125 Vix Cybele mater, vix sibi tuta Ceres ; Atque aliquam cupidus prædatur Oreada Faunus,

Consulit in trepidos dum sibi nympha pedes ; Jamque latet, latitansque cupit male tecta videri,

120

odora crocum.] So in L'Allegro. cypress from the boy Cyparissus. y. 124.

In the next line,“ Semicaperque There let Hymen oft appear

“ Deus" is from Ovid, Fast. iv. In saffron robe.

752. See also Metam. xiv. 515. So also Browne, Brit. Past. b. ii.

“ Semicaper Pan."

127. -prædatur Oreada FauS. V. p. 131.

nus,] See what is said of the A roabe unfit, Till Hymen's saffron'd weede had mountain-nymph Liberty, in usher'd it.

L'Allegro, v. 36. The text has a reference to

129. Virgil is obvious, Ecl. iii.

65. Ovid's Hymen, who is “ « velatus amictu.” Metam. x. Et fugit ad salices, et se cupit ante 1.

vidcri.

E. 121. Sylvanus is crowned with

croceo

130

Et fugit, et fugiens pervelit ipsa capi.
Dii quoque non dubitant coelo præponere sylvas,

Et sua quisque sibi numina lucus habet.
Et sua quisque diu sibi numina lucus habeto,
Nec vos arborea dii

precor

ite domo. Te referant miseris te, Jupiter, aurea terris

Sæcla, quid ad nimbos aspera tela redis ? Tu saltem lente rapidos áge, Phoebe, jugales,

Qua potes, et sensim tempora veris eant ; Brumaque productas tarde ferat hispida noctes,

Ingruat et nostro serior umbra polo.

135

140

ELEG. VI.
Ad CAROLUM DEODATUM ruri commorantem,

Qui cum Idibus Decemb. scripsisset, et sua carmina excusari

postulasset si solito minus essent bona, quod inter lautitias quibus erat ab amicis exceptus, haud satis felicem operam

Musis dare se posse affirmabat, hoc habuit responsum.
MITTO tibi sanam non pleno ventre salutem,

Qua tu distento forte carere potes.
At tua quid nostram prolectat Musa camcnam,

Nec sinit optatas posse seque tenebras ?
Carmine scire velis quam te redamemque colamque, 5

Crede mihi vix hoc carmine scire queas.
Nam neque noster amor modulis includitur arctis,

Nec venit ad claudos integer ipse pedes.
Quam bene solennes epulas, hilaremque Decembrem,

134. Nec vos arborea dii precor 138. sensim tempora veris ite domo.] Par. Lost, b. v. 137. eant;] See El. i. 48. and the “ From under shady arborous note. « roof,"

10.

15

Festaque ccelifugam quæ coluere Deum, Deliciasque refers, hiberni gaudia ruris,

Haustaque per lepidos Gallica musta focos! Quid quereris refugam vino dapibusque poesin ?

Carmen amat Bacchum, carmina Bacchus amat. Nec puduit Phæbum virides gestasse corymbos,

Atque hederam lauro præposuisse suæ,
Sæpius Aoniis clamavit collibus Euæ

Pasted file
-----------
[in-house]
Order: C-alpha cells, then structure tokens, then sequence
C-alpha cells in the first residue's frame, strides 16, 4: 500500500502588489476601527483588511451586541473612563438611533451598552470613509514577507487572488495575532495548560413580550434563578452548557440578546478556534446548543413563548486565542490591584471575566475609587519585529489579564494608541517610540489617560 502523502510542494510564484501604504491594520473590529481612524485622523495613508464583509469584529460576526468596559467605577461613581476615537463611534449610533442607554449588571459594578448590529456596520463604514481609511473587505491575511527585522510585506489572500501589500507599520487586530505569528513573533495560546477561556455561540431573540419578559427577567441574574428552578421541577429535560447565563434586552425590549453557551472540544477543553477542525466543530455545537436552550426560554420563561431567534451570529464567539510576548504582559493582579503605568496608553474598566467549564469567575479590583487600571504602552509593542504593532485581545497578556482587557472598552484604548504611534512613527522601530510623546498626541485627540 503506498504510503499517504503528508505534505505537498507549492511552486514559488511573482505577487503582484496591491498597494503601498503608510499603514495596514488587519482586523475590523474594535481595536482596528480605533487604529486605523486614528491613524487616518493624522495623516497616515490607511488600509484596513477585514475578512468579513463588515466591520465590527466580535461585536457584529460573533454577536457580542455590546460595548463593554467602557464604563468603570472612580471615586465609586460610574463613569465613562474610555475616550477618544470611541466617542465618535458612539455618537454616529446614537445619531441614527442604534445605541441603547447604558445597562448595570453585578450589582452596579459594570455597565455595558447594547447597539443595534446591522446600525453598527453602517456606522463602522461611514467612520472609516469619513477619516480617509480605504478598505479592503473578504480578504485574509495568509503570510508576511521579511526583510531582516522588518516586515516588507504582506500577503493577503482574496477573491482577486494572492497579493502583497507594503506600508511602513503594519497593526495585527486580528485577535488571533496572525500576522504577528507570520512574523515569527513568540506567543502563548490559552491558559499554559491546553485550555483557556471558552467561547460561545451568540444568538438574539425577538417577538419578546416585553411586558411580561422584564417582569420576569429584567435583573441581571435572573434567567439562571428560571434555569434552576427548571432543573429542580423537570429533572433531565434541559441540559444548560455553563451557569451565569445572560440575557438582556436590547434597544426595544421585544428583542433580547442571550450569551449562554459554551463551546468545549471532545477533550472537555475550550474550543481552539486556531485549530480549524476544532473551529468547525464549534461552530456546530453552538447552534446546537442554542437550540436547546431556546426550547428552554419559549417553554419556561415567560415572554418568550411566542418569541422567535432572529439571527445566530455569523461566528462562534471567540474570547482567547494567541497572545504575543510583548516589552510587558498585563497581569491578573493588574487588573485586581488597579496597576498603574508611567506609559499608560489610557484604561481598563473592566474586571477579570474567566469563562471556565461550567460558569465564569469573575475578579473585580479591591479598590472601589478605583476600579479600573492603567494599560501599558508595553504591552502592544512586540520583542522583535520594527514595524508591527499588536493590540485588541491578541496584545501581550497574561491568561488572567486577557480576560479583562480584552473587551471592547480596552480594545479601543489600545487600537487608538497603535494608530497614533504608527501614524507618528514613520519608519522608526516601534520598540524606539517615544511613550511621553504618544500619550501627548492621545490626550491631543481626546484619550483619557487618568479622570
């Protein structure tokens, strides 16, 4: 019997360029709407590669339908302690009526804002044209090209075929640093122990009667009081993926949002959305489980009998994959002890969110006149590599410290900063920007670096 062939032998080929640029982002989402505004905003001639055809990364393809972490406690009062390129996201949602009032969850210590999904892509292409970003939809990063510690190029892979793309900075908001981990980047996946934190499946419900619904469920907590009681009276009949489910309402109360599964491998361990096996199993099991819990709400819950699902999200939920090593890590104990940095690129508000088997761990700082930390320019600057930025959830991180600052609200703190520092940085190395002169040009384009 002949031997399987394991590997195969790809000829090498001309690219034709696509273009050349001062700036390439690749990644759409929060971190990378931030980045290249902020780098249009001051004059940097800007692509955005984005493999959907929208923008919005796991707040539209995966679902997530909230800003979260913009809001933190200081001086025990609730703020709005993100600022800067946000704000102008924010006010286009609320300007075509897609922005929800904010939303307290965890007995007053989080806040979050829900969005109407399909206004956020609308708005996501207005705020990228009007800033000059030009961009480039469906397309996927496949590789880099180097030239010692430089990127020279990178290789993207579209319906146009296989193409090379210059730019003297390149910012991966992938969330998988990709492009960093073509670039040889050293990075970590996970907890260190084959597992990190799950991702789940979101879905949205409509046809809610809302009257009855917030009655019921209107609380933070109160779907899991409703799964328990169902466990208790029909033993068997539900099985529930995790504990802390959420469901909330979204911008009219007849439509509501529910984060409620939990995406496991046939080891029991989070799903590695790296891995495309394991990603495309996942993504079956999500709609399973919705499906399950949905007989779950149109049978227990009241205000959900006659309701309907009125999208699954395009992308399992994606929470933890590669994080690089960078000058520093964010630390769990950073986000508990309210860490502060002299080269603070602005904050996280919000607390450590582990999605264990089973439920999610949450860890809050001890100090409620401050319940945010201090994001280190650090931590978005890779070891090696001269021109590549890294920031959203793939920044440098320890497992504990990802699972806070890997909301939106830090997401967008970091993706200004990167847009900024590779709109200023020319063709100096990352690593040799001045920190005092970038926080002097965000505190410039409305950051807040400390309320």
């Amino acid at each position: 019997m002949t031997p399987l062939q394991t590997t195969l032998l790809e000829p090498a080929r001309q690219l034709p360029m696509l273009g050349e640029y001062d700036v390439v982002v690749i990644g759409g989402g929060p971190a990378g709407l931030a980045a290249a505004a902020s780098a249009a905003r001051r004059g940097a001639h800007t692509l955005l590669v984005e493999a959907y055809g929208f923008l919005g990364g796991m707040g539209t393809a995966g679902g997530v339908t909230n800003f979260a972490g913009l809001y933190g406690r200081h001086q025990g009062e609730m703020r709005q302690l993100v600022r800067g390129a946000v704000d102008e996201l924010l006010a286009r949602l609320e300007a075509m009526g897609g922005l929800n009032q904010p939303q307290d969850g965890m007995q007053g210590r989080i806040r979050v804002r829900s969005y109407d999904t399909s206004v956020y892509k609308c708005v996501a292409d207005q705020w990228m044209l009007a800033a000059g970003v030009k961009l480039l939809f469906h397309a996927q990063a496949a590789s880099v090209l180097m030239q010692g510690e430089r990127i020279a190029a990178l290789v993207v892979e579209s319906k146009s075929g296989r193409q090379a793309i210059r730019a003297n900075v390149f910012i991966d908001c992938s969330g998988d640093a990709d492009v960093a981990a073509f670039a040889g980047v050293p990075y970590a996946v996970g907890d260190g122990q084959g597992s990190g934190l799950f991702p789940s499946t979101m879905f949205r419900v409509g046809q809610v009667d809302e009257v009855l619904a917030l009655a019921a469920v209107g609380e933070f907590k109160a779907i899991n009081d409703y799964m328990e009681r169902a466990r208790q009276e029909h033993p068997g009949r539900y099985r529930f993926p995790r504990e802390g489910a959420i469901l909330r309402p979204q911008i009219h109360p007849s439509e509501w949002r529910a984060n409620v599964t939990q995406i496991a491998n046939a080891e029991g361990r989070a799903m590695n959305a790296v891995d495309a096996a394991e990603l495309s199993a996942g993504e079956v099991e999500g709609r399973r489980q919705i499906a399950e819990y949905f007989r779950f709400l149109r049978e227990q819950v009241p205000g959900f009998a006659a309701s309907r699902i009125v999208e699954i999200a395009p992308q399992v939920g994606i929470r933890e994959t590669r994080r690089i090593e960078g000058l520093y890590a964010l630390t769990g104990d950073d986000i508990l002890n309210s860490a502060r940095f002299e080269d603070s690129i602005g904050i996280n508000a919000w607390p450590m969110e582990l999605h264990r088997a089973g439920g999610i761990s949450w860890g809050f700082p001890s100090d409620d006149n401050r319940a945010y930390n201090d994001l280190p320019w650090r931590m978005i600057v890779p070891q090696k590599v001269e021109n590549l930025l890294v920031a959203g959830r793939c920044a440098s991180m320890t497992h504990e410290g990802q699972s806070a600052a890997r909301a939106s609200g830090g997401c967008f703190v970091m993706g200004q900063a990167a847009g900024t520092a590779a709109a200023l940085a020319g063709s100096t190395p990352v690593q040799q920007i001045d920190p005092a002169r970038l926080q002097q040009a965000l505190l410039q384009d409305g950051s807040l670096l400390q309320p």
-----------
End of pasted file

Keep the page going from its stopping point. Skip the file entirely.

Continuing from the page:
Mista Thyoneo turba novena choro.
Naso Corallæis mala carmina misit ab agris :

Non illic epulæ, non sata vitis erat.
Quid nisi vina, rosasque, racemiferumque Lyæum,

Cantavit brevibus Teïa Musa modis ?

20

amore,

12. Haustaque per lepidos Gal- See our author above, El. i. 21. lica musta focos!] See Sonnet Ovid himself acknowledges, ut to Laurence, xx. iii. 10.

supr. iv. ii. 20. Where shall we sometimes meet, and Et carmen vena pauperiore fluit.

by the fire Help waste a sullen day ?

See also Trist. i. xi. 35. iii. xiv. What neat repast shall feast us, light 35. iii. i. 18. v. vii. 59. v. xii. 35. and choice

And Epist. Pont. i. v. 3. iv. xiii. Of Attic taste, with wine, &c. 4. 17. Deodate had sent Milton a copy

20. Non illic epulæ, non sata of verses, in which he described vitis erat.] Ovid, Epist. Pont. the festivities of Christmas.

i. x, 31. 19. Naso Corallois mala car Non epulis oneror : quarum si tangar mina misit ab agris :] Ovid's Tristia, and Epistles from Pon

Est tamen in Geticis copia nulla

locis, tus, supposed to be far inferior to his other works. This I can

Trist. iii. x. 71. not allow. Few of his works Non hic pampinea dulcis latet uva have more nature. And where sub umbra. there is haste and negligence, Again, Epist. Pont. iii. i. 13. and there is often a beautiful careless in other places. elegance. The Corallai were the

2). Quid nisi most savage

of the Getes. Ovid Cantavit brevibus Teïa Musa calls them, “pelliti Corallæi," modis ?] Epist. Pont. iv. viii. 83. And Ovid, Trist. ii. 364. again, ibid. iv. ii. 37.

Quid nisi cum multo venerem conHic mihi cui recitem, nisi flavis

fundere vino scripta Corallis,

Præcepit Lyrici Teža Musa senis ?